Although some of the rates named are qualified by the word "minimum," nevertheless they are specified rates. The effect, if any there can be, of the word "minimum" is that the rates shall not be less. But the fact that there is a provision that they shall not be less, or the fact that there is no provision that they shall not be more, does not alter the fact that these are fixed rates. The statute requirement that the rate and cost shall be reasonable is to afford protection to the corporation and to the consumer alike, that there may be neither confiscation nor extortion, and if the rate named be not reasonable so as to afford a fair profit to the corporation and a fair price to the consumer, the courts will ascertain it.
The purpose of the qualification "minimum" is to make for the protection of the corporation. But the mere fact that the corporation has thus sought to protect itself does not raise the presumption that the rates are not reasonable. As I have said, it has no binding force against the consumer if the rates are not reasonable. These provisions may be regarded as specifications of the present rate which the company would charge as reasonable under all the circumstances acquiesced in by the city in making the agreement and in its visitorial capacity. They are, in effect, the present prices, and they may be regarded as prima facie reasonable. ( Des Moines v. Waterworks Co., 95 Iowa 365; Farnham Waters Water Rights, 858.) The complaint shows that the rates thus named are the prices that have been charged and that are to be charged to the private consumers. Mr. Farnham on Waters and Water Rights says (at p. 856): "The charter or ordinance by which the franchise is granted should make provision as to the rates to be charged, but even if they do not do so the public authorities may compel the company to make its rates reasonable. If the charter gives an independent tribunal the right to fix rates, the company is bound to submit to those imposed by it. But in the absence of any public action tending to fix the rates the company may fix them at such amount as it deems necessary to the successful operation of its business."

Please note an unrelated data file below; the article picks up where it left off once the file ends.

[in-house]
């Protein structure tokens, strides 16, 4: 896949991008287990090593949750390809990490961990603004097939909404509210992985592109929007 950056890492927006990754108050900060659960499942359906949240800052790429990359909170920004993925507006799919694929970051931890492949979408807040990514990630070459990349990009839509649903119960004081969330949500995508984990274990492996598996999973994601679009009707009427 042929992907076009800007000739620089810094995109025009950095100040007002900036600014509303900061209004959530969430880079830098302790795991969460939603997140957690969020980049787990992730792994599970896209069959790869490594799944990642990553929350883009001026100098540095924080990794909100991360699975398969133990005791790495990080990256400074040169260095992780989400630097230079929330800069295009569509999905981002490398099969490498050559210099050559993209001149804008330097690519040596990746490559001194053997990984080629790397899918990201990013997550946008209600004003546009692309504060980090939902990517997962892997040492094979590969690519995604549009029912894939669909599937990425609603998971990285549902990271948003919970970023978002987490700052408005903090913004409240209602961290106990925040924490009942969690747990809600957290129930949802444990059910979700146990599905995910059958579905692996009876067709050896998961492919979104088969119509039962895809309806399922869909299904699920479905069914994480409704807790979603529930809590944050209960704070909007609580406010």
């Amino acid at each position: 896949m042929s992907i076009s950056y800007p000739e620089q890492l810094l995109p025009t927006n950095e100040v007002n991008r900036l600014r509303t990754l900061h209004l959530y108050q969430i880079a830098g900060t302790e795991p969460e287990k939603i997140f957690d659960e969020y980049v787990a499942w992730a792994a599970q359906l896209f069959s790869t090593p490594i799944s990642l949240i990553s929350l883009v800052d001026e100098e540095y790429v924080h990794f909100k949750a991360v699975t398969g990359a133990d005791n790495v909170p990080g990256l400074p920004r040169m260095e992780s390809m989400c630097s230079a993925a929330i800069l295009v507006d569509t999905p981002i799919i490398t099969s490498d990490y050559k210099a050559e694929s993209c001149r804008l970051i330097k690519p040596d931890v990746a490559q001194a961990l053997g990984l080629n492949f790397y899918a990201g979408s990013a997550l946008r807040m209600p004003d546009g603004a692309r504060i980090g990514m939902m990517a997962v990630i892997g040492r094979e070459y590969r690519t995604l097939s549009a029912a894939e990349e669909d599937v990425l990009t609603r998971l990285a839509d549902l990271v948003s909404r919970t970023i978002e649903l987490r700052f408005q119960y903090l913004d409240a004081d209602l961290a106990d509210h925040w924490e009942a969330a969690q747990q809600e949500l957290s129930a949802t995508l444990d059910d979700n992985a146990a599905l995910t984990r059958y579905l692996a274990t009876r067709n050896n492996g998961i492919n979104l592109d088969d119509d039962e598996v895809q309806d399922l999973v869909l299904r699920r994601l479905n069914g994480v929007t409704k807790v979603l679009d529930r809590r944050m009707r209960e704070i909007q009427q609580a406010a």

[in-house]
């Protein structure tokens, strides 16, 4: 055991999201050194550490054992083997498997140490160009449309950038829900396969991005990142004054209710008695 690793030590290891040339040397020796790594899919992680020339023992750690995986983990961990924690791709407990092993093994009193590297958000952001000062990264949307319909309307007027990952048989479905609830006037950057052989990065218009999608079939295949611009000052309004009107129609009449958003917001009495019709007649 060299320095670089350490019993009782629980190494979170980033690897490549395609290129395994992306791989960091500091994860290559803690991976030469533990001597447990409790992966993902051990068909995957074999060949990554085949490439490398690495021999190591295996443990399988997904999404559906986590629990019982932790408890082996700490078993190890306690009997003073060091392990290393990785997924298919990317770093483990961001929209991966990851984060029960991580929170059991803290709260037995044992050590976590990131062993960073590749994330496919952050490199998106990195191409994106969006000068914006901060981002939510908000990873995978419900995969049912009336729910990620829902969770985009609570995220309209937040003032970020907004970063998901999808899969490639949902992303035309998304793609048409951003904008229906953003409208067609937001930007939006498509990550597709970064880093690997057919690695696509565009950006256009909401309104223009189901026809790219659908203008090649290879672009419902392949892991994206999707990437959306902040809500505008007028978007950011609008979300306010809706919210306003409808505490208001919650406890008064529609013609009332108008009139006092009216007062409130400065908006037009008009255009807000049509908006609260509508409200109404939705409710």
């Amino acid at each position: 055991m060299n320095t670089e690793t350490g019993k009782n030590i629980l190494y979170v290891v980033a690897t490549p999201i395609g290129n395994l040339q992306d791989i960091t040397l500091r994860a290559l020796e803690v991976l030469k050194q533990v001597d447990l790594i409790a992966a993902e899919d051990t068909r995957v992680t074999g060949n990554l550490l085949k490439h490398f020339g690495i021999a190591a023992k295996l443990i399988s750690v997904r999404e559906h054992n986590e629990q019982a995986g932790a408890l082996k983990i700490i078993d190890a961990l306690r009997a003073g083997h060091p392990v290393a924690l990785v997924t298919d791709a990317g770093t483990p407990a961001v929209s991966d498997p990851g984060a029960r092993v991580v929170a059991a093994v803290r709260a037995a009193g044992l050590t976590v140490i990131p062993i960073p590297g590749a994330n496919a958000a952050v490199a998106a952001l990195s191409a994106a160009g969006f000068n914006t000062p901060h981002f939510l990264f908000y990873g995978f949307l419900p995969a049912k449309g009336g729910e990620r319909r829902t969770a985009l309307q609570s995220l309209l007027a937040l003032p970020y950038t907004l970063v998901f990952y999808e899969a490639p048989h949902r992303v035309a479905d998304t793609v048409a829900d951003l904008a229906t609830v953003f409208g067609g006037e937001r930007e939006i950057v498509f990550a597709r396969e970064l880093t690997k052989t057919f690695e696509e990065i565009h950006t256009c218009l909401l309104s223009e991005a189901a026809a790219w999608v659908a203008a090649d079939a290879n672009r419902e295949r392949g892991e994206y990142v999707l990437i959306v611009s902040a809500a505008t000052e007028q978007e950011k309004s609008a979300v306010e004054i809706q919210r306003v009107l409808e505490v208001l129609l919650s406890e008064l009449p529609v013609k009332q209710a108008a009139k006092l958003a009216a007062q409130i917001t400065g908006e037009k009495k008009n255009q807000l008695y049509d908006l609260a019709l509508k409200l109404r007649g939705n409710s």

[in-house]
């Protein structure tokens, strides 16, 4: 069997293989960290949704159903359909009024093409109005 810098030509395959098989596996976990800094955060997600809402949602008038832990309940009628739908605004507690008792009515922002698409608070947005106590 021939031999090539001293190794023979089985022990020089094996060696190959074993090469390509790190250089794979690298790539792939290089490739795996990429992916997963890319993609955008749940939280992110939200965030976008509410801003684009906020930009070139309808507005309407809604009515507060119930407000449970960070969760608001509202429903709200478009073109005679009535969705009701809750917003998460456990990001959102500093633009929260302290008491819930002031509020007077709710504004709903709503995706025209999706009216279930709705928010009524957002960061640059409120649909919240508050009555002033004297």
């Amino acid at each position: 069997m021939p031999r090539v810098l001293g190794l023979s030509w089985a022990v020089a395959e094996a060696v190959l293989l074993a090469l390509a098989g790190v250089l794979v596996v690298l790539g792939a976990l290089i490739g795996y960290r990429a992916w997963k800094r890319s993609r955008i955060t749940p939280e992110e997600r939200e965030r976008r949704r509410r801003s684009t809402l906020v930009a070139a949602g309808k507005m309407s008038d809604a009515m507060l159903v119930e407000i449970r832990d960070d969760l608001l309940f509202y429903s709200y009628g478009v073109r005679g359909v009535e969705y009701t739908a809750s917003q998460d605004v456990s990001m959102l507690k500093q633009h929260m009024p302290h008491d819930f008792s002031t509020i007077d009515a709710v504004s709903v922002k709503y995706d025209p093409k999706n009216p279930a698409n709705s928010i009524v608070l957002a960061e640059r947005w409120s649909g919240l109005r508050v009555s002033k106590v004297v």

So far as this action is to reform the contract by striking out these provisions I think it does not lie.
So far as the action seeks a judicial scrutiny of the rates as unreasonable to the private consumers, I think it cannot be maintained. The municipal corporation has not such legal concern or interest in the relations of the company and the individual consumer as warrants the bringing of such a suit. (Abb. Mun. Corp. § 1160, n. 76, and authorities cited. See, too, People v. Law, 34 Barb. 494; People v. Albany Susquehanna R.R. Co., 57 N.Y. 161; Park v. Modern Woodmen of America, 181 Ill. 214, 235.) The individual consumer has his remedy. ( Pond v. New Rochelle Water Co., 183 N.Y. 330.)
I advise that the interlocutory judgment be reversed, with costs, and that the demurrer be sustained, with costs.
WOODWARD, HOOKER, GAYNOR and RICH, JJ., concurred.
Interlocutory judgment reversed, with costs, and demurrer sustained, with costs.